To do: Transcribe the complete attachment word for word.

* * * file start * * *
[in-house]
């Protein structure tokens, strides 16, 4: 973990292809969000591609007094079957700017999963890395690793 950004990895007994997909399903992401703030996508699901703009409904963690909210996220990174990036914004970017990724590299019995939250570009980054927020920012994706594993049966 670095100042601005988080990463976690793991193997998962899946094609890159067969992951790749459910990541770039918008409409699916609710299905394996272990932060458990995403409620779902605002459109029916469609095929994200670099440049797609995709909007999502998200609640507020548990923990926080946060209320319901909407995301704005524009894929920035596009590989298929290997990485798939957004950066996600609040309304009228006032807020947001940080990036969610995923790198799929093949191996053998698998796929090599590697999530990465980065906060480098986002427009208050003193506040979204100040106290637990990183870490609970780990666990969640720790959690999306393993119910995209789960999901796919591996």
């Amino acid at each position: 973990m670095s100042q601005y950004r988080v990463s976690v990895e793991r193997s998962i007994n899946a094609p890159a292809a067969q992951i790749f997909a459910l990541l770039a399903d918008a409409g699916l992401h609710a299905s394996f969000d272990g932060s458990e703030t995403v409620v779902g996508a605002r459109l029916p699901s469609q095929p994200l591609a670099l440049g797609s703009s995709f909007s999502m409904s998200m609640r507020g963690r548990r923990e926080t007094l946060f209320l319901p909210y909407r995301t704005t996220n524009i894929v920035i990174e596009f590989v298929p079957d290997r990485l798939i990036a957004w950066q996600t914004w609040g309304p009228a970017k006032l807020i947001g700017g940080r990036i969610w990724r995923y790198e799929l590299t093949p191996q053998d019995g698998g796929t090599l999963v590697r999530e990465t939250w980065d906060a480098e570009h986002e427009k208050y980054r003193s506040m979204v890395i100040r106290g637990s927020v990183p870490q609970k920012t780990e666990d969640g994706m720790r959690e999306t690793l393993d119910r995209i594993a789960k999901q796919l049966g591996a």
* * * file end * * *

[in-house]
């Protein structure tokens, strides 16, 4: 973990292809969000591609007094079957700017999963890395690793 950004990895007994997909399903992401703030996508699901703009409904963690909210996220990174990036914004970017990724590299019995939250570009980054927020920012994706594993049966 670095100042601005988080990463976690793991193997998962899946094609890159067969992951790749459910990541770039918008409409699916609710299905394996272990932060458990995403409620779902605002459109029916469609095929994200670099440049797609995709909007999502998200609640507020548990923990926080946060209320319901909407995301704005524009894929920035596009590989298929290997990485798939957004950066996600609040309304009228006032807020947001940080990036969610995923790198799929093949191996053998698998796929090599590697999530990465980065906060480098986002427009208050003193506040979204100040106290637990990183870490609970780990666990969640720790959690999306393993119910995209789960999901796919591996």
């Amino acid at each position: 973990m670095s100042q601005y950004r988080v990463s976690v990895e793991r193997s998962i007994n899946a094609p890159a292809a067969q992951i790749f997909a459910l990541l770039a399903d918008a409409g699916l992401h609710a299905s394996f969000d272990g932060s458990e703030t995403v409620v779902g996508a605002r459109l029916p699901s469609q095929p994200l591609a670099l440049g797609s703009s995709f909007s999502m409904s998200m609640r507020g963690r548990r923990e926080t007094l946060f209320l319901p909210y909407r995301t704005t996220n524009i894929v920035i990174e596009f590989v298929p079957d290997r990485l798939i990036a957004w950066q996600t914004w609040g309304p009228a970017k006032l807020i947001g700017g940080r990036i969610w990724r995923y790198e799929l590299t093949p191996q053998d019995g698998g796929t090599l999963v590697r999530e990465t939250w980065d906060a480098e570009h986002e427009k208050y980054r003193s506040m979204v890395i100040r106290g637990s927020v990183p870490q609970k920012t780990e666990d969640g994706m720790r959690e999306t690793l393993d119910r995209i594993a789960k999901q796919l049966g591996a």